Observing how people interact with the land they call home is one of the keys to understanding a culture. The land often shapes their myths and beliefs and people, in turn, reshape the land. This interplay between people and the land is a key part of the daily lives of Native American tribes in the Deschutes Basin, both in the past and at present.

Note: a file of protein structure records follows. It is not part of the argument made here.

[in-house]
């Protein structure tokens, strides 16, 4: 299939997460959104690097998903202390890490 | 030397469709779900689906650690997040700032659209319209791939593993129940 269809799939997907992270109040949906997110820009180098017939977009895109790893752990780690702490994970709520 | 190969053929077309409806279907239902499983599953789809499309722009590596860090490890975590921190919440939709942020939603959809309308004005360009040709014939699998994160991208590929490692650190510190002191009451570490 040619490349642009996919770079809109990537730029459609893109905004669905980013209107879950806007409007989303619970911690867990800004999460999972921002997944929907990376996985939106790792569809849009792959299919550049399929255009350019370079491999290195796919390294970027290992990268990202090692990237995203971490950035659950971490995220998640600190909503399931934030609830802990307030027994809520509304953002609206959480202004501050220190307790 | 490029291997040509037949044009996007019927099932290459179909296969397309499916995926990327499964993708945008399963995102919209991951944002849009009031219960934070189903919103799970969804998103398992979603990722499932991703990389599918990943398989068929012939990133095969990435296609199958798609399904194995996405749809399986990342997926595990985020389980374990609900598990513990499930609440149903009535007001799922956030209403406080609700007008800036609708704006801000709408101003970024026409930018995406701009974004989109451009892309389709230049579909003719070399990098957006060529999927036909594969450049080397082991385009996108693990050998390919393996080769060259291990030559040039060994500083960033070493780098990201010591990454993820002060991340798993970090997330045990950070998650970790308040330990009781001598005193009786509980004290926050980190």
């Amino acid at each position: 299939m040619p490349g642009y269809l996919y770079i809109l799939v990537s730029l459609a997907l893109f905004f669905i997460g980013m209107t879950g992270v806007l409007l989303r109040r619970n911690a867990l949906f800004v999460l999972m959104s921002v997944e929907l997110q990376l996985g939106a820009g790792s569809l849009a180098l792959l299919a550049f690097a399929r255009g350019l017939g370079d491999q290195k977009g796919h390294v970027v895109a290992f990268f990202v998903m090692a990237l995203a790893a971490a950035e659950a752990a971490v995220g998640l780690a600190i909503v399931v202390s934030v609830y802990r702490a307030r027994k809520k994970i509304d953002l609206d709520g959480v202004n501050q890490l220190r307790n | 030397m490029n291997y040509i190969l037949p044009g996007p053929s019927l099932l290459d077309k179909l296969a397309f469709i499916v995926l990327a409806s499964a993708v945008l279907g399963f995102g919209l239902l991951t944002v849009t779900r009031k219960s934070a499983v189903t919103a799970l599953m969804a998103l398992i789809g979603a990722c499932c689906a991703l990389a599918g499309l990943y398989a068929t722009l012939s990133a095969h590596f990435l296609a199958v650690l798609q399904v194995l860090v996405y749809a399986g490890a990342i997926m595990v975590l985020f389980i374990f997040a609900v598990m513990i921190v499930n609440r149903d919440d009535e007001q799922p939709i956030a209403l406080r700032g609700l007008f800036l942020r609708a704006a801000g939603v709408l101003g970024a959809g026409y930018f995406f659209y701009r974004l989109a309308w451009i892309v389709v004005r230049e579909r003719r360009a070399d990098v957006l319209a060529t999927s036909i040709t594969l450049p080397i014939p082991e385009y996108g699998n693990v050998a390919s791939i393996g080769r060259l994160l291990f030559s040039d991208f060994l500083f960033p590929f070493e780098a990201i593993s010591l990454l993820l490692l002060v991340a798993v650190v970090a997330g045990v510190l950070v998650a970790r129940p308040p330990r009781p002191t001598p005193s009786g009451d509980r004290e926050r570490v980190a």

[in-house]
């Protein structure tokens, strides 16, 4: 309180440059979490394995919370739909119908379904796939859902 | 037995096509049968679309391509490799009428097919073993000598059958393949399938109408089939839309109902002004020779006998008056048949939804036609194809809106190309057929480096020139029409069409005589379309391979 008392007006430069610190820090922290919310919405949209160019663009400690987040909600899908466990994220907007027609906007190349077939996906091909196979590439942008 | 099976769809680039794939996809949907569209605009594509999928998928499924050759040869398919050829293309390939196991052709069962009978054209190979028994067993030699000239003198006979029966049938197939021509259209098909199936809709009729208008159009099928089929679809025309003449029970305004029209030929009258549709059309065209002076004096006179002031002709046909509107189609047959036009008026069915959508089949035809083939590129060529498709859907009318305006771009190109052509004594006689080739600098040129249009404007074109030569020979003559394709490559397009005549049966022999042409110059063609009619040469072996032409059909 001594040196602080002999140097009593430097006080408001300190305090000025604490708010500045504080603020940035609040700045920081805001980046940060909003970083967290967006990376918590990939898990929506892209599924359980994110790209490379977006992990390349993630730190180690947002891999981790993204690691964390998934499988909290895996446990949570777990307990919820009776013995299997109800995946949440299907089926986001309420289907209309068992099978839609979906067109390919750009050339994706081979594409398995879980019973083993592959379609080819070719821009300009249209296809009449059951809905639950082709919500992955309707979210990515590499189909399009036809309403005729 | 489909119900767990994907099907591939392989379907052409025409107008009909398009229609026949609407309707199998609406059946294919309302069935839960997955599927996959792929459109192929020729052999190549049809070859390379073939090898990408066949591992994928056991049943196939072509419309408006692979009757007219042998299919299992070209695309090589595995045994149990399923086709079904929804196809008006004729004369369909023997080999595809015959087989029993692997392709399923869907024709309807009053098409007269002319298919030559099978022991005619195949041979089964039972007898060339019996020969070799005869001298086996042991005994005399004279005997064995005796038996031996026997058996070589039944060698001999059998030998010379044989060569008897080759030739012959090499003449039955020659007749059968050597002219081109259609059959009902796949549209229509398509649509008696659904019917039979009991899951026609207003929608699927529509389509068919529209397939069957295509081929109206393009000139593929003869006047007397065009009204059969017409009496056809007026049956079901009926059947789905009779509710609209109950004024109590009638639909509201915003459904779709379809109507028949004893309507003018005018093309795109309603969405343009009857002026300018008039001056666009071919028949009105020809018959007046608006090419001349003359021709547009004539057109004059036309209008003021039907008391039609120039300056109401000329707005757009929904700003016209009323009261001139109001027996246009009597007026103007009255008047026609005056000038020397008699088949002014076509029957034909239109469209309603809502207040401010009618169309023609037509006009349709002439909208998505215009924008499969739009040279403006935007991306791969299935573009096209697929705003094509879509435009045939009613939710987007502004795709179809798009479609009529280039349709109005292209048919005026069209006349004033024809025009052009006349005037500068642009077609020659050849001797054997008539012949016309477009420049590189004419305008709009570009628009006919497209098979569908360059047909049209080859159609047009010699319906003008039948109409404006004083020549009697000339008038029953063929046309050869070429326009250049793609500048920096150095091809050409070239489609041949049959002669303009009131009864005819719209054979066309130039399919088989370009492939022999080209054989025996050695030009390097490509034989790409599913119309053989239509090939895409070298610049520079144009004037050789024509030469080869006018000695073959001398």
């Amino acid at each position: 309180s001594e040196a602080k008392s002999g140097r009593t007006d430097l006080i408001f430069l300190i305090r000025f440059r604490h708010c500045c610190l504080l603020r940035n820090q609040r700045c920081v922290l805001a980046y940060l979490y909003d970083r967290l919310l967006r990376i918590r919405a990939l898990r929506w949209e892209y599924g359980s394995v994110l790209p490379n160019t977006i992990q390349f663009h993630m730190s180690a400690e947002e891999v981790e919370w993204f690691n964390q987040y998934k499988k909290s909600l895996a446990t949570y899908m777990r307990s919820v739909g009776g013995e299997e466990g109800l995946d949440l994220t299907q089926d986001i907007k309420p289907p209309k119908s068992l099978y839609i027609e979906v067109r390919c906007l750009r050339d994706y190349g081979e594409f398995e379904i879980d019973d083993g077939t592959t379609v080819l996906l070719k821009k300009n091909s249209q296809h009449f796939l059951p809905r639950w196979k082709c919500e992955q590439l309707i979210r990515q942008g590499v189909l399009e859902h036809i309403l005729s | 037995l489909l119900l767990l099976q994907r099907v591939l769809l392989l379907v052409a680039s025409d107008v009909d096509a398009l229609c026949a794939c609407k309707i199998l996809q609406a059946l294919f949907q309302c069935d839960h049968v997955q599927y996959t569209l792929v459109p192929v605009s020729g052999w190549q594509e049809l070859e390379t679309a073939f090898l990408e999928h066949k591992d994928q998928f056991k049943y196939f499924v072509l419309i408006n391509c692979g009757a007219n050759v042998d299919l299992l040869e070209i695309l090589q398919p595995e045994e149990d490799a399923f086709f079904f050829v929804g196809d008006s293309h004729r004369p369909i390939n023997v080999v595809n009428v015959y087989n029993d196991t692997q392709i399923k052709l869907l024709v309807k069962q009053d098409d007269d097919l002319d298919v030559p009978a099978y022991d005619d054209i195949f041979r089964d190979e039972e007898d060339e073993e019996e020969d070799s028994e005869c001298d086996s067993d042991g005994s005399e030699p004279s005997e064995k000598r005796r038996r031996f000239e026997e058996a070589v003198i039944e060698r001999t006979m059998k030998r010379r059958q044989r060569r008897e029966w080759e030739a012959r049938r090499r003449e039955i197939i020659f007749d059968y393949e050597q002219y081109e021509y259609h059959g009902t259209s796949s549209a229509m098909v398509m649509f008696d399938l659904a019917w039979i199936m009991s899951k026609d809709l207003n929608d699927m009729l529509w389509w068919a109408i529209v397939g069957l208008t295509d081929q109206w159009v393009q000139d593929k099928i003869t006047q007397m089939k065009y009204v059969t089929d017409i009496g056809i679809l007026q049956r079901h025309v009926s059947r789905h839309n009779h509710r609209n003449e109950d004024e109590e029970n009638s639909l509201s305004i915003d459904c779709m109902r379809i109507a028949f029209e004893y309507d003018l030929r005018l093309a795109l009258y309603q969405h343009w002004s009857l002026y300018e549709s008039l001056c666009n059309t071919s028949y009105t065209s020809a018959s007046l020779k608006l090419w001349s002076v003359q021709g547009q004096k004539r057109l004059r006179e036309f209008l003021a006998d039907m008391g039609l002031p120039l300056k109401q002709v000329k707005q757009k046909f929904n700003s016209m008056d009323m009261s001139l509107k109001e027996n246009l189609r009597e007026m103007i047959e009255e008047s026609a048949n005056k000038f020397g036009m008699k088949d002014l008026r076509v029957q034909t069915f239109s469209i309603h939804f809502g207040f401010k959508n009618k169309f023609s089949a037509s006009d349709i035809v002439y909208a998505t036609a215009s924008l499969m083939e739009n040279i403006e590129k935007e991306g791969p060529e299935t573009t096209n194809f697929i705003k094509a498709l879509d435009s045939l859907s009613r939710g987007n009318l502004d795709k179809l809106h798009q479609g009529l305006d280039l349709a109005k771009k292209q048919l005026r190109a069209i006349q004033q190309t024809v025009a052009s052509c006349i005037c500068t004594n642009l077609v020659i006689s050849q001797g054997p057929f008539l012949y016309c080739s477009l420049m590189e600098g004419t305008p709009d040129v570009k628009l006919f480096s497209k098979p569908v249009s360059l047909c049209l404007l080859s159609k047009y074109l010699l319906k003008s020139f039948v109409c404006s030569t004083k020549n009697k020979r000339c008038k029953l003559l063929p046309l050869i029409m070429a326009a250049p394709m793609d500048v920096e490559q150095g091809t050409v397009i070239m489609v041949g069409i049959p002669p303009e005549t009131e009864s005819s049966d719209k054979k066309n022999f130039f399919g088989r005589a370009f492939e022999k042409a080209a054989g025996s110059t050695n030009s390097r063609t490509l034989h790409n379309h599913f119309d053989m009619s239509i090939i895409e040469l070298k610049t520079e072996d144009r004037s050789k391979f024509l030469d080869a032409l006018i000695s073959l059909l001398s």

The connection between land and people also is evident through such practices as groundwater management and during events as fires. In recent years there has been growing recognition of the ecological value of rivers and streams and widespread efforts to repair their condition. These actions include efforts to remove fish passage barriers and screen water diversions, increase instream flows, and improve channel and riparian habitat conditions.